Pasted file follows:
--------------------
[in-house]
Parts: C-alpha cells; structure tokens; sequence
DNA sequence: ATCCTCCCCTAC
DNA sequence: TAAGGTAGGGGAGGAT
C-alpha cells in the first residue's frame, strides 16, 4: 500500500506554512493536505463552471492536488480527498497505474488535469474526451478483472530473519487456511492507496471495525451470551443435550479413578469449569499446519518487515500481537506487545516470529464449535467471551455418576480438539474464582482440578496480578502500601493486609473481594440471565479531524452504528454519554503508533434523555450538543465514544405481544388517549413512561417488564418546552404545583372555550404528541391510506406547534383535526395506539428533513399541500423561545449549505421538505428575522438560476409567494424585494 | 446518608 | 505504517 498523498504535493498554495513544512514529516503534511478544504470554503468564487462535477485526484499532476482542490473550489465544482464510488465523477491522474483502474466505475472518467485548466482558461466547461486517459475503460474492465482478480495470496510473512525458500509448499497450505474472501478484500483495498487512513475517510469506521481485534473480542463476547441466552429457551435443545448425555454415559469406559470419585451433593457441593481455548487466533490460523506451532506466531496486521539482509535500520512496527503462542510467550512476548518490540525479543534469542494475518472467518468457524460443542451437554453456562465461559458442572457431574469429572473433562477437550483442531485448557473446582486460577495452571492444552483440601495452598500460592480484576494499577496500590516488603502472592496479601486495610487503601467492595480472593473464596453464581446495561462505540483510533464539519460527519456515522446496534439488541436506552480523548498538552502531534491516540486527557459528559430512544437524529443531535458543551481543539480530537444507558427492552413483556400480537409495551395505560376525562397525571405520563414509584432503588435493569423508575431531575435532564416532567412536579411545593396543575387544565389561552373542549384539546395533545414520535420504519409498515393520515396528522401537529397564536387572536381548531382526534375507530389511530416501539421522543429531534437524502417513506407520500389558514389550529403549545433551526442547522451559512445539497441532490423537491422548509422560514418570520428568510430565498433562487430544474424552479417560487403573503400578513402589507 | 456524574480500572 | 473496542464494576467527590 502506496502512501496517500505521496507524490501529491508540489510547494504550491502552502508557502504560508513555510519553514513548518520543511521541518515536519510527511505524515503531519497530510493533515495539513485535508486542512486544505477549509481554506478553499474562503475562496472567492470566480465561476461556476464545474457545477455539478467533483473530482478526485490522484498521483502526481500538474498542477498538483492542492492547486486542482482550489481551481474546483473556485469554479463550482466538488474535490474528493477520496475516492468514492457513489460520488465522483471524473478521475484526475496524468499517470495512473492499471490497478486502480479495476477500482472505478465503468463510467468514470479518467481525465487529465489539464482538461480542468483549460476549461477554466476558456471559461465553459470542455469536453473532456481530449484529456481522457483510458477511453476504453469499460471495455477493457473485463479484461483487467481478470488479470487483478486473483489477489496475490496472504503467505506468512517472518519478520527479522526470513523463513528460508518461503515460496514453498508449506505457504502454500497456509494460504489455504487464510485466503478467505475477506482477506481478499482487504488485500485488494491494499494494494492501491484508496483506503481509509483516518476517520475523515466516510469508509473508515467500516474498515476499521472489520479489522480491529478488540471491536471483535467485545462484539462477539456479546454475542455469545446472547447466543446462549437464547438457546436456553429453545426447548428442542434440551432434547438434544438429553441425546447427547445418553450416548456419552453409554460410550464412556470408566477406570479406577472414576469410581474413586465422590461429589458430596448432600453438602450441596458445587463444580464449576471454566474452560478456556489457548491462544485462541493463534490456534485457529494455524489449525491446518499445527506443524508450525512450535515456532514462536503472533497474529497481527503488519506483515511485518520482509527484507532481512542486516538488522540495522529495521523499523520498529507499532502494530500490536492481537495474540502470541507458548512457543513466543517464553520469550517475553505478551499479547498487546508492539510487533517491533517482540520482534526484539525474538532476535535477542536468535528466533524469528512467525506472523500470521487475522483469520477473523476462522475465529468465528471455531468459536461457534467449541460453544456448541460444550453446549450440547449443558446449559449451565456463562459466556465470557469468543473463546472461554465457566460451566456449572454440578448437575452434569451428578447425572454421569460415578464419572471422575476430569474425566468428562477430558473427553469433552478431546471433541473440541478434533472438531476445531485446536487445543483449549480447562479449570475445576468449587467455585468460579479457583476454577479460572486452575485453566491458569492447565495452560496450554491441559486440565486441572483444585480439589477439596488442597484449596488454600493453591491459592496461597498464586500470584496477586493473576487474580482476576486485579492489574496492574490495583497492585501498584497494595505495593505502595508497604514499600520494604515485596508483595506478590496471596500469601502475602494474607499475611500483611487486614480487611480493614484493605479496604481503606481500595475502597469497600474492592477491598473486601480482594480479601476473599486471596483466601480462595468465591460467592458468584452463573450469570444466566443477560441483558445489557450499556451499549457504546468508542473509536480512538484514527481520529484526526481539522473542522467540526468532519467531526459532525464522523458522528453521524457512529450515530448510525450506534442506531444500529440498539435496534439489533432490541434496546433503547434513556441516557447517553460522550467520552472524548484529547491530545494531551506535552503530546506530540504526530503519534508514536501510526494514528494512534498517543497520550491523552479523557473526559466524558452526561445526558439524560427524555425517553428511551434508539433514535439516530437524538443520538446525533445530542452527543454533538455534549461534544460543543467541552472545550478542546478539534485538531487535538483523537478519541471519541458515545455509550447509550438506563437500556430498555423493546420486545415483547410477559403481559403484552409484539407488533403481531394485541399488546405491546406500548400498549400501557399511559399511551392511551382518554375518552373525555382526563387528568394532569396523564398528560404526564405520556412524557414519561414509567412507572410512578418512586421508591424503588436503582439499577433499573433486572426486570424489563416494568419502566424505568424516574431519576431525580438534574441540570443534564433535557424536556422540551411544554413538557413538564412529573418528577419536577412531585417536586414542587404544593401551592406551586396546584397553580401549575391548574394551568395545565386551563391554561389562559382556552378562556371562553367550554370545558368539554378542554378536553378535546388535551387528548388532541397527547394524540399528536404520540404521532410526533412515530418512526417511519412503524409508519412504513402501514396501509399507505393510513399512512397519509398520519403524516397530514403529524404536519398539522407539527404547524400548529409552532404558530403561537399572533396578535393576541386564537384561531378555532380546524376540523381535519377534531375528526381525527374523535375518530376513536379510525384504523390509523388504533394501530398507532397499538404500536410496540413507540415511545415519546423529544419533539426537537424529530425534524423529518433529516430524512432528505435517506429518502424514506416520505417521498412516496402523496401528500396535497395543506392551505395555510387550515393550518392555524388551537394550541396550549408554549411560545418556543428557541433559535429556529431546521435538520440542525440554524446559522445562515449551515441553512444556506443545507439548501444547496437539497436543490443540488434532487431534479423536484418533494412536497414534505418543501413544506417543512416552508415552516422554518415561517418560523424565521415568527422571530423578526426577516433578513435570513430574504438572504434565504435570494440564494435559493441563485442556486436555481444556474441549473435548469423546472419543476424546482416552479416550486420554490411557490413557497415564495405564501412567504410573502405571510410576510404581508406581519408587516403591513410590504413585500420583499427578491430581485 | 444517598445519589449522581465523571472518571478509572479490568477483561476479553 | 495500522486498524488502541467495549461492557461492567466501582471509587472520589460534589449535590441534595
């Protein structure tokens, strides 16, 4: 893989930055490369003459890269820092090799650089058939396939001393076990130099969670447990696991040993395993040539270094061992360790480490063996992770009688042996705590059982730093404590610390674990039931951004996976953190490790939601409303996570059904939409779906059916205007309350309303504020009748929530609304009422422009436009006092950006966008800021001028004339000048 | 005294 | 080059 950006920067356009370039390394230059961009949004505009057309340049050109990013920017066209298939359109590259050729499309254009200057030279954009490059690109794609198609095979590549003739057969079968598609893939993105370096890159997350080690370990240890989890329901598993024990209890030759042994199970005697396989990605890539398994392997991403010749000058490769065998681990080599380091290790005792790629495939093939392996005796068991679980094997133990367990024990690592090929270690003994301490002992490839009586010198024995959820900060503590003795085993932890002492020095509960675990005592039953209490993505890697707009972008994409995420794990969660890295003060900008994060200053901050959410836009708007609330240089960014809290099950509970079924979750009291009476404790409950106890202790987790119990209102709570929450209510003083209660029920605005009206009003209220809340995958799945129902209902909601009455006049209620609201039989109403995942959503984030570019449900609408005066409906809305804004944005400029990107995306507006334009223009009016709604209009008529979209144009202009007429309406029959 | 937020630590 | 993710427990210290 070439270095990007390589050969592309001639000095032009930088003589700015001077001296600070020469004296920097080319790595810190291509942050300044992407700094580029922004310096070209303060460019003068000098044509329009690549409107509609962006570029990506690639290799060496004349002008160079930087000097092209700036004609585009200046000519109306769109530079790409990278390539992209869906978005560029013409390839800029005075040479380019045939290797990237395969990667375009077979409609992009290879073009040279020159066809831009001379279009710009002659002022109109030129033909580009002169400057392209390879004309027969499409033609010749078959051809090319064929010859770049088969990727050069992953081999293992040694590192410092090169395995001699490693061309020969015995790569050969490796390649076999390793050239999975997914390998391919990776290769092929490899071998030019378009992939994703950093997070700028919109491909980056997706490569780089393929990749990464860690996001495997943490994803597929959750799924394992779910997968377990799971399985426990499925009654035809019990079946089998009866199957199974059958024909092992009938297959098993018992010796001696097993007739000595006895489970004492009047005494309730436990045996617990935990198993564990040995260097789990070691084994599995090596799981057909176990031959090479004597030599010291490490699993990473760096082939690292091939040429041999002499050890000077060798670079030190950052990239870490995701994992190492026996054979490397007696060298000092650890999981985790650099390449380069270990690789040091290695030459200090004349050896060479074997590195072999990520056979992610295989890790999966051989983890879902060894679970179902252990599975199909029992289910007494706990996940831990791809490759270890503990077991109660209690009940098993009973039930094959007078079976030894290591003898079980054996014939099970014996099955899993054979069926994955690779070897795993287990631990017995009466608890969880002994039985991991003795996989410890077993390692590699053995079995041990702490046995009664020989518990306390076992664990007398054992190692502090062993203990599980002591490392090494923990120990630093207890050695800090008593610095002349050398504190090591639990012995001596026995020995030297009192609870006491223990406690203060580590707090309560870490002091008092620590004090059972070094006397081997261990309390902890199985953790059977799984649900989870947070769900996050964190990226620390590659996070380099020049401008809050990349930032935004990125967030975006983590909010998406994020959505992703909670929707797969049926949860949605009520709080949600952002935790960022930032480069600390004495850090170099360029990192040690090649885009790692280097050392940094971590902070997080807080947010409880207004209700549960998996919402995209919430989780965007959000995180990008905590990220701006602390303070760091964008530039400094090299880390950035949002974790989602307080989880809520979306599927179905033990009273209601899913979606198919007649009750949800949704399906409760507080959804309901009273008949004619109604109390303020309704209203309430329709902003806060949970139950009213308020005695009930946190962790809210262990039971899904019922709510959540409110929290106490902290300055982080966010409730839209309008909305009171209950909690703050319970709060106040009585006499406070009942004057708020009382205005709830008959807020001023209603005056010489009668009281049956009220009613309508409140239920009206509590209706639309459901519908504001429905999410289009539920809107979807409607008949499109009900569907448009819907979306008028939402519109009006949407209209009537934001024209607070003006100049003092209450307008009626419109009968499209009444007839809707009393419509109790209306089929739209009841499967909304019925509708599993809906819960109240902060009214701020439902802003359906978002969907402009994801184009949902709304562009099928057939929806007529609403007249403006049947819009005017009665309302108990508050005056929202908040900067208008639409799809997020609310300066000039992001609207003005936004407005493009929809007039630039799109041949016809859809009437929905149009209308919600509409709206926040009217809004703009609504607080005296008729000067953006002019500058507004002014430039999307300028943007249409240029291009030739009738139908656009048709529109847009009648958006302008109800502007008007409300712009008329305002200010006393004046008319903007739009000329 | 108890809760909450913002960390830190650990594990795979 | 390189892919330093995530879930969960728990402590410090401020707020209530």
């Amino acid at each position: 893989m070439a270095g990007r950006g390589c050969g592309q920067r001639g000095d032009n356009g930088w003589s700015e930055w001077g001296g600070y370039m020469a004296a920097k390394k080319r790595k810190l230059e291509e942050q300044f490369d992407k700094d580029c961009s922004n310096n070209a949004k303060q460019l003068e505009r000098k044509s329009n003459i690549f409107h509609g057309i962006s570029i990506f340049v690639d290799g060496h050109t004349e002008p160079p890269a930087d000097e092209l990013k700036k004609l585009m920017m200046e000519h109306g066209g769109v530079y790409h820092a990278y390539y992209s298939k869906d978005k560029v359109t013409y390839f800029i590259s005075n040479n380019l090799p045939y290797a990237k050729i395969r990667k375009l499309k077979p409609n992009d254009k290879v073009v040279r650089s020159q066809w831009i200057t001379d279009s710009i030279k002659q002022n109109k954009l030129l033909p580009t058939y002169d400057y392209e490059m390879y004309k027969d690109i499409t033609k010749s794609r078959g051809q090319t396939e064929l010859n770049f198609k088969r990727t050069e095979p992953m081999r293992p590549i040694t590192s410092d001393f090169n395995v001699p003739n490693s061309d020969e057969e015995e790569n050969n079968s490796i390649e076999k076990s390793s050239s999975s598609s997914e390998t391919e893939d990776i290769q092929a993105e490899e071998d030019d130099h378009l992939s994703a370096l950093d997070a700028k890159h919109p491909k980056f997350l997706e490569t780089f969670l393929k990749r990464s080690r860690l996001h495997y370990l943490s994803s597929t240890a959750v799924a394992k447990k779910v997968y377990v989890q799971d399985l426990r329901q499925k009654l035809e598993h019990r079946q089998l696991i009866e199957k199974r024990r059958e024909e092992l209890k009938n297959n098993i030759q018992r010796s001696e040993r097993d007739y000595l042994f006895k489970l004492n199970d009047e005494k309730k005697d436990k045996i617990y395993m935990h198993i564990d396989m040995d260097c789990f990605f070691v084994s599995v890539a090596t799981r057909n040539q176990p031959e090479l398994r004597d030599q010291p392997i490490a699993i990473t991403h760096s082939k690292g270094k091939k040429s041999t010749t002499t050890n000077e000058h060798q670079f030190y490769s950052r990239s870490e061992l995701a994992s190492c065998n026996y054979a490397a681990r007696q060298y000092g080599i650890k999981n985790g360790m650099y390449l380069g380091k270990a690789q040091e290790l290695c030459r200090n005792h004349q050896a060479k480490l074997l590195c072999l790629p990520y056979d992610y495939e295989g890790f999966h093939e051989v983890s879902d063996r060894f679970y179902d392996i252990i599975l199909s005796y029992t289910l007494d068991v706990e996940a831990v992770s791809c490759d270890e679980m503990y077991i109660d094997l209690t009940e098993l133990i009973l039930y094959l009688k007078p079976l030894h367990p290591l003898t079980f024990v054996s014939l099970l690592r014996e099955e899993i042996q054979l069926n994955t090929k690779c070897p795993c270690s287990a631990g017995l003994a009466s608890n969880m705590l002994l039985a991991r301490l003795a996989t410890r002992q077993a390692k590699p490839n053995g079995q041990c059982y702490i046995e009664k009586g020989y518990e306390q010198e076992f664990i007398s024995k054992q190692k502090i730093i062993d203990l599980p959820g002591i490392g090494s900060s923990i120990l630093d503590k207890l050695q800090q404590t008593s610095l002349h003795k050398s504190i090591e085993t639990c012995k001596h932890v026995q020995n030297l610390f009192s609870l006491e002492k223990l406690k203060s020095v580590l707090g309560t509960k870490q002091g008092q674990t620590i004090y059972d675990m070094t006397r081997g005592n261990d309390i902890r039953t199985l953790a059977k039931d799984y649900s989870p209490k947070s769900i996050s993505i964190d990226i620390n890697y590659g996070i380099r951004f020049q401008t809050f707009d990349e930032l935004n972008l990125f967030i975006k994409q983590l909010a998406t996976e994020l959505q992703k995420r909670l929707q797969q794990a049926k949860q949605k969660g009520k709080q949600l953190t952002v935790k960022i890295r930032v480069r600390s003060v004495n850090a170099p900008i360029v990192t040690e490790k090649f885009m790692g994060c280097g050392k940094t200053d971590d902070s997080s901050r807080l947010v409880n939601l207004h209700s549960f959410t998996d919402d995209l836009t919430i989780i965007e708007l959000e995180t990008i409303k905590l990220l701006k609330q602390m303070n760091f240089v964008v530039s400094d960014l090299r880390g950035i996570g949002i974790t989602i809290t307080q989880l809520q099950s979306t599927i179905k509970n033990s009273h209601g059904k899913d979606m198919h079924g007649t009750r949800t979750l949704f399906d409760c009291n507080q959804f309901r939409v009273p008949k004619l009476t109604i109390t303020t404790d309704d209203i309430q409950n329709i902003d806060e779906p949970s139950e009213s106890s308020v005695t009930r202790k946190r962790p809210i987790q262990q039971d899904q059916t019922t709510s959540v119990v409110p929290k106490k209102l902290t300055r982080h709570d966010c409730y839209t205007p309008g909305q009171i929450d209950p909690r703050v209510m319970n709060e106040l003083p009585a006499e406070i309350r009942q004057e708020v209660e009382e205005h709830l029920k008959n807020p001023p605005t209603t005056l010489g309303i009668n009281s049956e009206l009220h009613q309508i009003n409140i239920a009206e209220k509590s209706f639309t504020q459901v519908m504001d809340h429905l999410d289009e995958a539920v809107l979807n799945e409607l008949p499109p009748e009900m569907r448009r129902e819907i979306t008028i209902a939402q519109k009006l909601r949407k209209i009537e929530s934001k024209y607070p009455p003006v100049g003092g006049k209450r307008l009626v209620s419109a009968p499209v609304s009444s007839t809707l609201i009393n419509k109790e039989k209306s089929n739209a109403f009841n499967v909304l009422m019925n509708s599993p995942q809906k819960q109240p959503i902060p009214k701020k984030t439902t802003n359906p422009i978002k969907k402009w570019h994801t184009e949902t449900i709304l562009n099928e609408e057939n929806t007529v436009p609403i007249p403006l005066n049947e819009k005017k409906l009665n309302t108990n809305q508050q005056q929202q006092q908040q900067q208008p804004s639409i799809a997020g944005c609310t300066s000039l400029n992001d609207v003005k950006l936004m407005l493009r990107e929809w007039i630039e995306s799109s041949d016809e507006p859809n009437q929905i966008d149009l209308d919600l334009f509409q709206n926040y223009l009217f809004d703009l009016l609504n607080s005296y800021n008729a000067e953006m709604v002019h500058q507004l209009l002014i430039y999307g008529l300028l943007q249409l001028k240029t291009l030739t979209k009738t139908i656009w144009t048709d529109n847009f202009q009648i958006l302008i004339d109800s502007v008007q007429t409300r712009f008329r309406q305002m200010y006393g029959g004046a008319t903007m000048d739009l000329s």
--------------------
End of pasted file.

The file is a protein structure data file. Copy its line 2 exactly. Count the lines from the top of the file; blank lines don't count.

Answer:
Parts: C-alpha cells; structure tokens; sequence